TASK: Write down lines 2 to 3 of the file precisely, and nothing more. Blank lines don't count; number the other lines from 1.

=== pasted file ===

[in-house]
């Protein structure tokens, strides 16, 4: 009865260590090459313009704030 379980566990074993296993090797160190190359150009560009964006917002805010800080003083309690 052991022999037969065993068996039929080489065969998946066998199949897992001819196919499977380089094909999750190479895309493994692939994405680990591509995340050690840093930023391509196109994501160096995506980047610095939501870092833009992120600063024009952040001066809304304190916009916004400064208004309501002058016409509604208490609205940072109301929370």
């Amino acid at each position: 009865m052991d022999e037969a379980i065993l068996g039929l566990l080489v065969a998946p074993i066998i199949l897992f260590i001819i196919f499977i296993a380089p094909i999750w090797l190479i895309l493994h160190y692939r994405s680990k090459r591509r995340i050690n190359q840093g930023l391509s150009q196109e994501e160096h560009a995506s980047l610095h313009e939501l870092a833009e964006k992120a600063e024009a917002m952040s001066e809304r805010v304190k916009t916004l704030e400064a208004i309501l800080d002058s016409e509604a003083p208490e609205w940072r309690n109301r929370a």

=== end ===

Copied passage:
């Protein structure tokens, strides 16, 4: 009865260590090459313009704030 379980566990074993296993090797160190190359150009560009964006917002805010800080003083309690 052991022999037969065993068996039929080489065969998946066998199949897992001819196919499977380089094909999750190479895309493994692939994405680990591509995340050690840093930023391509196109994501160096995506980047610095939501870092833009992120600063024009952040001066809304304190916009916004400064208004309501002058016409509604208490609205940072109301929370």
């Amino acid at each position: 009865m052991d022999e037969a379980i065993l068996g039929l566990l080489v065969a998946p074993i066998i199949l897992f260590i001819i196919f499977i296993a380089p094909i999750w090797l190479i895309l493994h160190y692939r994405s680990k090459r591509r995340i050690n190359q840093g930023l391509s150009q196109e994501e160096h560009a995506s980047l610095h313009e939501l870092a833009e964006k992120a600063e024009a917002m952040s001066e809304r805010v304190k916009t916004l704030e400064a208004i309501l800080d002058s016409e509604a003083p208490e609205w940072r309690n109301r929370a």